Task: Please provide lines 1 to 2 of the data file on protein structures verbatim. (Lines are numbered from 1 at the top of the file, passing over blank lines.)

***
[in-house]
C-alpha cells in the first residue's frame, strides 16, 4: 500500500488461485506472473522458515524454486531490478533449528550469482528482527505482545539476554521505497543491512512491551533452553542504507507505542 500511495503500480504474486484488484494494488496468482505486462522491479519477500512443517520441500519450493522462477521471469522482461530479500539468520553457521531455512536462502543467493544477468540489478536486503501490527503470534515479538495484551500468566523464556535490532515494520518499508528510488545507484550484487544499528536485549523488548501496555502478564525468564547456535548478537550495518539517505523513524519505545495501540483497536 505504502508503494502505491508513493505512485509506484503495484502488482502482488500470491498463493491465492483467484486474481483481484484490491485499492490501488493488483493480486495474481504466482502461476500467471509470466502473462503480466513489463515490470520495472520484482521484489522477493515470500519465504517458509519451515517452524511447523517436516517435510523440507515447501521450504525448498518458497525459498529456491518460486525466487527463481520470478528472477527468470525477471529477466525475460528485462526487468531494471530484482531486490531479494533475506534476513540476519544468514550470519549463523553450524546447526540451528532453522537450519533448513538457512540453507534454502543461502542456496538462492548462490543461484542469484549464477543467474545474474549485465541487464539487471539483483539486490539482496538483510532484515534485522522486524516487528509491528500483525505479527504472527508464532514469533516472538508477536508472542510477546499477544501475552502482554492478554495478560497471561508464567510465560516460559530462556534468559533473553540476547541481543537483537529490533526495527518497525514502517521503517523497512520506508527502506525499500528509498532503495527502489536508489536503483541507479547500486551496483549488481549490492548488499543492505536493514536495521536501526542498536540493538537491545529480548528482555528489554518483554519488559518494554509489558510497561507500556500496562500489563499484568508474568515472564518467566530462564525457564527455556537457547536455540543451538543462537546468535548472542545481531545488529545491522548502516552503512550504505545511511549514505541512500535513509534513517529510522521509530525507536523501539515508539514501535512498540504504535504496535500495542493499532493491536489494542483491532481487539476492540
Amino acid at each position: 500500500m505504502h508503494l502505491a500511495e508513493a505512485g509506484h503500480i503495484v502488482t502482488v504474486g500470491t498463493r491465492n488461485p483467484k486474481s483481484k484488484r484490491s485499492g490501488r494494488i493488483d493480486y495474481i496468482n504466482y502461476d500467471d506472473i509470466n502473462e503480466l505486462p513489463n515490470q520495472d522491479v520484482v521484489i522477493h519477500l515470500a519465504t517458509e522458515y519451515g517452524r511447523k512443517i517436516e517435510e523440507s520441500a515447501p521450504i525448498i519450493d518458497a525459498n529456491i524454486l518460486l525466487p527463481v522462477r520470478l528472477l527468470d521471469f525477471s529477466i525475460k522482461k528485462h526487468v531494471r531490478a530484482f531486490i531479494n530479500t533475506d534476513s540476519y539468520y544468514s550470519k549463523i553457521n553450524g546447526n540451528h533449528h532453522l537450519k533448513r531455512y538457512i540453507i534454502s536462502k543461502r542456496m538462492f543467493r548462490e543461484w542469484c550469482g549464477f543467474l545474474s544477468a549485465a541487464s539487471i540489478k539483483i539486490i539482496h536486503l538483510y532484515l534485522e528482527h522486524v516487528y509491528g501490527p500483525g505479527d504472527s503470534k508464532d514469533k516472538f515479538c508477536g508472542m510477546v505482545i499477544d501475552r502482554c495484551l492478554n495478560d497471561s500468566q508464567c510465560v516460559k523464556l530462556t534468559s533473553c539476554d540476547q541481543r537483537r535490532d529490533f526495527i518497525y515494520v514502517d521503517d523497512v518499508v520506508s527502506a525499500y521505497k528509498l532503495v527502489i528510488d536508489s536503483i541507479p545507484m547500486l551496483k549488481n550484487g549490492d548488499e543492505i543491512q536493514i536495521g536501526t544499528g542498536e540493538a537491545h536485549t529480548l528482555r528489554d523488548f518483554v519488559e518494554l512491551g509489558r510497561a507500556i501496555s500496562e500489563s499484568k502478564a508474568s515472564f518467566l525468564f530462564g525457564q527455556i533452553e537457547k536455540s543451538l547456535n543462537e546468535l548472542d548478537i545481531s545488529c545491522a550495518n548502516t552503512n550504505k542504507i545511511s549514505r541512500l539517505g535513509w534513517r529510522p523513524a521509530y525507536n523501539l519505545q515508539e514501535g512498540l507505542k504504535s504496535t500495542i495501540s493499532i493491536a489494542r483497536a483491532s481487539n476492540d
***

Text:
[in-house]
C-alpha cells in the first residue's frame, strides 16, 4: 500500500488461485506472473522458515524454486531490478533449528550469482528482527505482545539476554521505497543491512512491551533452553542504507507505542 500511495503500480504474486484488484494494488496468482505486462522491479519477500512443517520441500519450493522462477521471469522482461530479500539468520553457521531455512536462502543467493544477468540489478536486503501490527503470534515479538495484551500468566523464556535490532515494520518499508528510488545507484550484487544499528536485549523488548501496555502478564525468564547456535548478537550495518539517505523513524519505545495501540483497536 505504502508503494502505491508513493505512485509506484503495484502488482502482488500470491498463493491465492483467484486474481483481484484490491485499492490501488493488483493480486495474481504466482502461476500467471509470466502473462503480466513489463515490470520495472520484482521484489522477493515470500519465504517458509519451515517452524511447523517436516517435510523440507515447501521450504525448498518458497525459498529456491518460486525466487527463481520470478528472477527468470525477471529477466525475460528485462526487468531494471530484482531486490531479494533475506534476513540476519544468514550470519549463523553450524546447526540451528532453522537450519533448513538457512540453507534454502543461502542456496538462492548462490543461484542469484549464477543467474545474474549485465541487464539487471539483483539486490539482496538483510532484515534485522522486524516487528509491528500483525505479527504472527508464532514469533516472538508477536508472542510477546499477544501475552502482554492478554495478560497471561508464567510465560516460559530462556534468559533473553540476547541481543537483537529490533526495527518497525514502517521503517523497512520506508527502506525499500528509498532503495527502489536508489536503483541507479547500486551496483549488481549490492548488499543492505536493514536495521536501526542498536540493538537491545529480548528482555528489554518483554519488559518494554509489558510497561507500556500496562500489563499484568508474568515472564518467566530462564525457564527455556537457547536455540543451538543462537546468535548472542545481531545488529545491522548502516552503512550504505545511511549514505541512500535513509534513517529510522521509530525507536523501539515508539514501535512498540504504535504496535500495542493499532493491536489494542483491532481487539476492540